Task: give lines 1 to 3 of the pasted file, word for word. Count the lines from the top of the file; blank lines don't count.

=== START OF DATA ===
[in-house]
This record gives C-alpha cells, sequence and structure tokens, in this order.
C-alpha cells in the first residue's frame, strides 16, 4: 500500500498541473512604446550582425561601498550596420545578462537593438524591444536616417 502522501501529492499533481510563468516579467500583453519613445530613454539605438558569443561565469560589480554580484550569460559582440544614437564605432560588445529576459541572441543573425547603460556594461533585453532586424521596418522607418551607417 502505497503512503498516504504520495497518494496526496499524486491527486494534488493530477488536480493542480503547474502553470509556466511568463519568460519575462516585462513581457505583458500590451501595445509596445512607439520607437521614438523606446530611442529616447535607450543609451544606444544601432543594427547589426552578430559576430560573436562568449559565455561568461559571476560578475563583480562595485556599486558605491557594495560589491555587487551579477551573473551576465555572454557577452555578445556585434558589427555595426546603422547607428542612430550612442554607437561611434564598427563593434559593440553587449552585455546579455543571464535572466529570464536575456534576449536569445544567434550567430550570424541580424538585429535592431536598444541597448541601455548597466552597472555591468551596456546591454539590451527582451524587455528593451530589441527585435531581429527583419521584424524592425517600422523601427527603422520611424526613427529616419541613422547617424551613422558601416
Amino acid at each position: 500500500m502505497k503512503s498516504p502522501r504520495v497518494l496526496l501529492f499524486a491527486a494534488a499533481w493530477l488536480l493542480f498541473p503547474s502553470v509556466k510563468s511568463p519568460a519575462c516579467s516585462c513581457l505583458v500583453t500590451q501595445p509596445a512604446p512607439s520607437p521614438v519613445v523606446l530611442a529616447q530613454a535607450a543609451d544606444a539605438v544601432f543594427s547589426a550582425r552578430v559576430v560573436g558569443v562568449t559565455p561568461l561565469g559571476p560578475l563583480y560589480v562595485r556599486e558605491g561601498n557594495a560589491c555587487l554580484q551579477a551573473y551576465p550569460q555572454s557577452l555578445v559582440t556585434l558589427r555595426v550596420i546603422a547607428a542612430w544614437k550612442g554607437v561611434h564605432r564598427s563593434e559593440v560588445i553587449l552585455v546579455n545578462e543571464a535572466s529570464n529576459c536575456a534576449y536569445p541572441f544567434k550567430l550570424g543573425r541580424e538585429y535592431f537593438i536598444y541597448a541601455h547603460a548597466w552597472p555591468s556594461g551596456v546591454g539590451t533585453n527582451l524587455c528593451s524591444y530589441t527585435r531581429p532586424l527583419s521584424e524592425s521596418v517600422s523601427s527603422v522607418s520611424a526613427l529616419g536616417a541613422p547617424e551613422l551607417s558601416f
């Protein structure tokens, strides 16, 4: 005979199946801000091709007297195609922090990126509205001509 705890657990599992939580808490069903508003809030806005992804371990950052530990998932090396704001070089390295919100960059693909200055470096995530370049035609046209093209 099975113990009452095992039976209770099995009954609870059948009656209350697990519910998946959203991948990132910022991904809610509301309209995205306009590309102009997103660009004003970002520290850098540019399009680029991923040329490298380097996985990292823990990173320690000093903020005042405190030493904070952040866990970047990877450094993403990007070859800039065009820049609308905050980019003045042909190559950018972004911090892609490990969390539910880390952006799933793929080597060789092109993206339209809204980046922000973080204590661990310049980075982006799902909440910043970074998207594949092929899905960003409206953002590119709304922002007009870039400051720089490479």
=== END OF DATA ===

[in-house]
This record gives C-alpha cells, sequence and structure tokens, in this order.
C-alpha cells in the first residue's frame, strides 16, 4: 500500500498541473512604446550582425561601498550596420545578462537593438524591444536616417 502522501501529492499533481510563468516579467500583453519613445530613454539605438558569443561565469560589480554580484550569460559582440544614437564605432560588445529576459541572441543573425547603460556594461533585453532586424521596418522607418551607417 502505497503512503498516504504520495497518494496526496499524486491527486494534488493530477488536480493542480503547474502553470509556466511568463519568460519575462516585462513581457505583458500590451501595445509596445512607439520607437521614438523606446530611442529616447535607450543609451544606444544601432543594427547589426552578430559576430560573436562568449559565455561568461559571476560578475563583480562595485556599486558605491557594495560589491555587487551579477551573473551576465555572454557577452555578445556585434558589427555595426546603422547607428542612430550612442554607437561611434564598427563593434559593440553587449552585455546579455543571464535572466529570464536575456534576449536569445544567434550567430550570424541580424538585429535592431536598444541597448541601455548597466552597472555591468551596456546591454539590451527582451524587455528593451530589441527585435531581429527583419521584424524592425517600422523601427527603422520611424526613427529616419541613422547617424551613422558601416